Through integrated and innovative approaches this project involves collaboration with stakeholders in the private, public and civil society sectors to create new, improved and sustainable models for youth inclusion in employment, training, youth group support, business development services and access to finance as well as community and mass media campaigning activities designed to change norms and policy that hinder opportunities for youth.
Youth will be co-creators and co-implementers. Through the civil society partners, close linkages with the private sector and the government will be ensured, skills training will be adopted within local structures and new innovative social enterprises. Unemployment will be tackled through improved private sector practice, increased market access, and new enterprise development. Hence an enabling social environment will be created through grassroots and mass media action. Rural young women will represent 70% of beneficiaries.
Engaged around 50,000 youth through a network of 77 Youth Associations for promoting peace and social harmony with the support of 3 jont working groups in the three districts of Multan, Muzaffargarh and Rajanpur.
Civic education provides a positive framework for collective civic identity. With this as a working purpose, this program has been built on the blend of (Action) research and advocacy for improved and diversified civic education models.
This learning-by-doing approach has three key pillars,
a) diversifying teachers’ role as educational entrepreneurs,
b) Cultivating students’ civic skills through hands-on opportunities of dialogue and action-taking
c) Fostering linkages between government, youth, teachers, parents and civil society groups to advocate for reforms in civic education practices.
The project was implemented in 10 (50 % girls and boys) elementary and secondary schools in two representative districts of Baluchistan, i.e. Quetta and Loralai. CYAAD will build capacity of 60 teachers as educational entrepreneurs, and will use its expertise to package and introduce new range of civic literacies that address the needs of emerging youth in areas of citizenship, identity formation, leadership, tolerance, communication, problem solving and project management. Given CYAAD’s positive reputation, and bold vision for education reform, we envision a level of readiness for the replication of the model to additional districts, instituting new reforms in civic education practices.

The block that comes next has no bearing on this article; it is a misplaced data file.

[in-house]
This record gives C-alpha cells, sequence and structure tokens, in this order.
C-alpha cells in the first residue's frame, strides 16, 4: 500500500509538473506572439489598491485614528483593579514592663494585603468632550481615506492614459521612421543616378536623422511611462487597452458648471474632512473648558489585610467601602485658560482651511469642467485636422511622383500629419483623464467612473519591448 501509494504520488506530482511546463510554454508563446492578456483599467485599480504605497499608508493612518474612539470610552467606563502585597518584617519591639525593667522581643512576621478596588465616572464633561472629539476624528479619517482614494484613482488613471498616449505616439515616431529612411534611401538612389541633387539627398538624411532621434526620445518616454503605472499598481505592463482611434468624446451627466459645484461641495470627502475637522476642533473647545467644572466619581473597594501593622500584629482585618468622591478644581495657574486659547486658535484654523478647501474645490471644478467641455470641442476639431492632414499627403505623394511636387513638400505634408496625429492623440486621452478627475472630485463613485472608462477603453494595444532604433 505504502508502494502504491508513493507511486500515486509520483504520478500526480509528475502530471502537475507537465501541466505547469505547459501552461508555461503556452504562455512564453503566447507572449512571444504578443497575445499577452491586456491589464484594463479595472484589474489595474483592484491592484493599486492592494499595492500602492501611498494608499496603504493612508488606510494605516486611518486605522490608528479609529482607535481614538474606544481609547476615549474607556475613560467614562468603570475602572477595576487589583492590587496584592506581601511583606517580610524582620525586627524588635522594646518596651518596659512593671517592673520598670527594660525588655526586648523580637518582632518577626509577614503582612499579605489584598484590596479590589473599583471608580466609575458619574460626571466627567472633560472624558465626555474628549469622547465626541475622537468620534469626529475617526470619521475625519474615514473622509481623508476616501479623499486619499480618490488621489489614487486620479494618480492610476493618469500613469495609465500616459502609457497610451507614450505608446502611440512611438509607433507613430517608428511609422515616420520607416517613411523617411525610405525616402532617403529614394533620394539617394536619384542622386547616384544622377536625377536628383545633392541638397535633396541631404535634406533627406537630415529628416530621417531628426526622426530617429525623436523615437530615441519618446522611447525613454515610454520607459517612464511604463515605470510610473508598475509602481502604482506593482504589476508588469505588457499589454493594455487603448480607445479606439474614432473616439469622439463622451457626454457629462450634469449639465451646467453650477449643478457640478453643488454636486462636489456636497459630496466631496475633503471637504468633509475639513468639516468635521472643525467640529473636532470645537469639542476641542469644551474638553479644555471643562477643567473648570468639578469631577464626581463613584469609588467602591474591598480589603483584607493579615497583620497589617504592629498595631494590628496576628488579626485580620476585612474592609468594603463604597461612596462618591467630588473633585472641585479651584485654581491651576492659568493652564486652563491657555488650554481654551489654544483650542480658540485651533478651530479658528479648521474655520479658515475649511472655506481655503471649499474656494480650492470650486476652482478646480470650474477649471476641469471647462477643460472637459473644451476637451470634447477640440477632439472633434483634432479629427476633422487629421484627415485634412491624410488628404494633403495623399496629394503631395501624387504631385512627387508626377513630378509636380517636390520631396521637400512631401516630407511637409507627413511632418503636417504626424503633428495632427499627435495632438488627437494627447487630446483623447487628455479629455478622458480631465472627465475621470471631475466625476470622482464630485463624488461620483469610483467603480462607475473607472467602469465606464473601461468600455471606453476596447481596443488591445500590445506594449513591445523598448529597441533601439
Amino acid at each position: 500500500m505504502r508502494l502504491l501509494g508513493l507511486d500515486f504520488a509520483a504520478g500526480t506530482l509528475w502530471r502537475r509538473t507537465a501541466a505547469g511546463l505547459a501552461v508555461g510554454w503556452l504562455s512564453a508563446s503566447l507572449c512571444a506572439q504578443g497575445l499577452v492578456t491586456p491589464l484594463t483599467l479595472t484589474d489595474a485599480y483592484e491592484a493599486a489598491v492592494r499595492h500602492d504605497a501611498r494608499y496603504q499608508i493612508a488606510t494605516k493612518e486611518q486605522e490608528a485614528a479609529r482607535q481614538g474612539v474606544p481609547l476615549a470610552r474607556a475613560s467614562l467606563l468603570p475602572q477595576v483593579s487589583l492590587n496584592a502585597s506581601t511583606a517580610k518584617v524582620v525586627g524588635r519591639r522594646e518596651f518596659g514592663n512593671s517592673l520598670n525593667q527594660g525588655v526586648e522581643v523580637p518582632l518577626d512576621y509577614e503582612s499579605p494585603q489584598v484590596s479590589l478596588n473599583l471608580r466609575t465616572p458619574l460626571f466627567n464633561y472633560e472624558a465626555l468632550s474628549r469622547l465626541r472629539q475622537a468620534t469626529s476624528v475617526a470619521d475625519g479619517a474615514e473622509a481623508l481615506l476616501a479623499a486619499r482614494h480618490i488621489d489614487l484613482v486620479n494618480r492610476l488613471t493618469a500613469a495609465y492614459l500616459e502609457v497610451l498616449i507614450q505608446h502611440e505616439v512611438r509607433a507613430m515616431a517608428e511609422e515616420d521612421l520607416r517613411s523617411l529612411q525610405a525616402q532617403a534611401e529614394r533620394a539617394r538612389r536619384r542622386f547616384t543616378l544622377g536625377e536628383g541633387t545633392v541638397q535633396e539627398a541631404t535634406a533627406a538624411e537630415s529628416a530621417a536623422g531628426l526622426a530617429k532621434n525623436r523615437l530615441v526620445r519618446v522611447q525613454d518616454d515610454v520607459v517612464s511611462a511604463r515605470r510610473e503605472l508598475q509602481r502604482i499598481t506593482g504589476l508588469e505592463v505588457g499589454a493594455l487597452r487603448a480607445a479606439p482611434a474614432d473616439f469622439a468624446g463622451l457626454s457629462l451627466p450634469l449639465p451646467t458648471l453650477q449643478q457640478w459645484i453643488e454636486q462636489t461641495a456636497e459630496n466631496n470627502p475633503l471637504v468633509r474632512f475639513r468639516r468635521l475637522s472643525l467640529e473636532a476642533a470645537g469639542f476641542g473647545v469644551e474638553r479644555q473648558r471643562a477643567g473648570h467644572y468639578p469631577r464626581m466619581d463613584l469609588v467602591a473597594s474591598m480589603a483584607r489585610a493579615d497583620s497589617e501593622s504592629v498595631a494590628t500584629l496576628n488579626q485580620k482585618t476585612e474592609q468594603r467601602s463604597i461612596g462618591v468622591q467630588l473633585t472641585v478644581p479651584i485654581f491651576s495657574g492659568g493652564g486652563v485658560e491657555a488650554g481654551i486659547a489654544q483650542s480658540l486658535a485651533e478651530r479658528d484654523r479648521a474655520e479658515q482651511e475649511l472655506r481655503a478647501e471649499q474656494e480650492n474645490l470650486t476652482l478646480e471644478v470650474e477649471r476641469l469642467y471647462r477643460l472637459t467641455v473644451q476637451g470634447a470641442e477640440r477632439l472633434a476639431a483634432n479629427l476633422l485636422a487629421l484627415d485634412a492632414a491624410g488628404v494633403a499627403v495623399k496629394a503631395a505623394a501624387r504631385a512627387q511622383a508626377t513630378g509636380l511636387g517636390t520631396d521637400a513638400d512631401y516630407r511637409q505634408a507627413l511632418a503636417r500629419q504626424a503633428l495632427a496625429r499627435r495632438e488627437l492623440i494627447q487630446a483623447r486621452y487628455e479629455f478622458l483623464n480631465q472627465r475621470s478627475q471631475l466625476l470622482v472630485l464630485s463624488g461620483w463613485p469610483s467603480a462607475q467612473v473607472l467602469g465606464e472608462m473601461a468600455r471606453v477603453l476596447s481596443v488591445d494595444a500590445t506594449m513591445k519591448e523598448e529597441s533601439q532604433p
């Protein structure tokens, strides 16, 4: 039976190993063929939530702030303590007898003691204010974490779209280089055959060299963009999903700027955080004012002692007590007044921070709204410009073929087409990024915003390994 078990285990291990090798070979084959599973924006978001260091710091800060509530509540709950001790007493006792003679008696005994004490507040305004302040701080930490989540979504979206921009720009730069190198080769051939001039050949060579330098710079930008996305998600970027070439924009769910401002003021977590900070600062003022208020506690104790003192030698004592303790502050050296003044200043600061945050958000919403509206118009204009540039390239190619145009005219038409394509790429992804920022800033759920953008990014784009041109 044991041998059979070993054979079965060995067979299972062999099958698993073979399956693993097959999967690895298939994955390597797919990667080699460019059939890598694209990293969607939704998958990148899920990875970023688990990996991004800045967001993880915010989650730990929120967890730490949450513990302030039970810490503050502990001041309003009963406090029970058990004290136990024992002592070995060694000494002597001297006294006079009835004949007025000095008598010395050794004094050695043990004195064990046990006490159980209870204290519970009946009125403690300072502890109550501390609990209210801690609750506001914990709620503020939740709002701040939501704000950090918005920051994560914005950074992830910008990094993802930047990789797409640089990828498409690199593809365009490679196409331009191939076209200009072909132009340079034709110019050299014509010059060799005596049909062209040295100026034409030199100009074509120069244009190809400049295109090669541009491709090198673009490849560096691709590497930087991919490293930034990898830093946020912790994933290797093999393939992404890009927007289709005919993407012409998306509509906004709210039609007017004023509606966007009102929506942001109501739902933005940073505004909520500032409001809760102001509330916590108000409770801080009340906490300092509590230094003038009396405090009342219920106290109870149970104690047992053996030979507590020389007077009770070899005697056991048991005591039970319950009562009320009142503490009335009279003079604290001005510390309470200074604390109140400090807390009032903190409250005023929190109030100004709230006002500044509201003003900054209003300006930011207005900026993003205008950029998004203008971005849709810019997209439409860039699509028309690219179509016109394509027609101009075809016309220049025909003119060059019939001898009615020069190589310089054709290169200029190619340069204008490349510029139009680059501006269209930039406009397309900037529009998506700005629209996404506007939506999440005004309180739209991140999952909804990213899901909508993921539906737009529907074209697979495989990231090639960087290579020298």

The Project strengthens relationships between youth groups, government officials and civil society organizations and young parliamentarians, raising awareness for the need of youth responsive policies and governance, in the province of Baluchistan and Khyber Pakhtunkhwa.
The program enhances the capacity of existing Youth Democratic Councils to advocate for themselves and represent their constituencies. The activism of youth groups and YDCs is transformed into a youth-led civil society network that influence the governance structures to be responsive to young people's needs and priorities.
Being one of British Council’s Strategic Partner, CYAAD has greatly contributed in the Active Citizenship Program, in terms of developing curricular material, training cadre of young facilitators, engaging/training young leaders, creating program tools, coordinating with partners in Baluchistan and improving the capacity of young facilitators.
In this course of engagement, CYAAD has developed its own approach for enabling a community of active citizens and reaching out to thousands of young people and their communities through training, social actions projects, exchanges visits, community events and advocacy ventures to achieve the objectives of the program. For 2013-14, CYAAD continue its partnership with BC with a new range of training, social actions, community mobilization and dialogue in Baluchistan, KP (Swat) and Sindh (Karachi). The programme will bring young people & partners from across these areas on common platforms, promoting a better understanding of diverse communities and mainstreaming marginalised youth.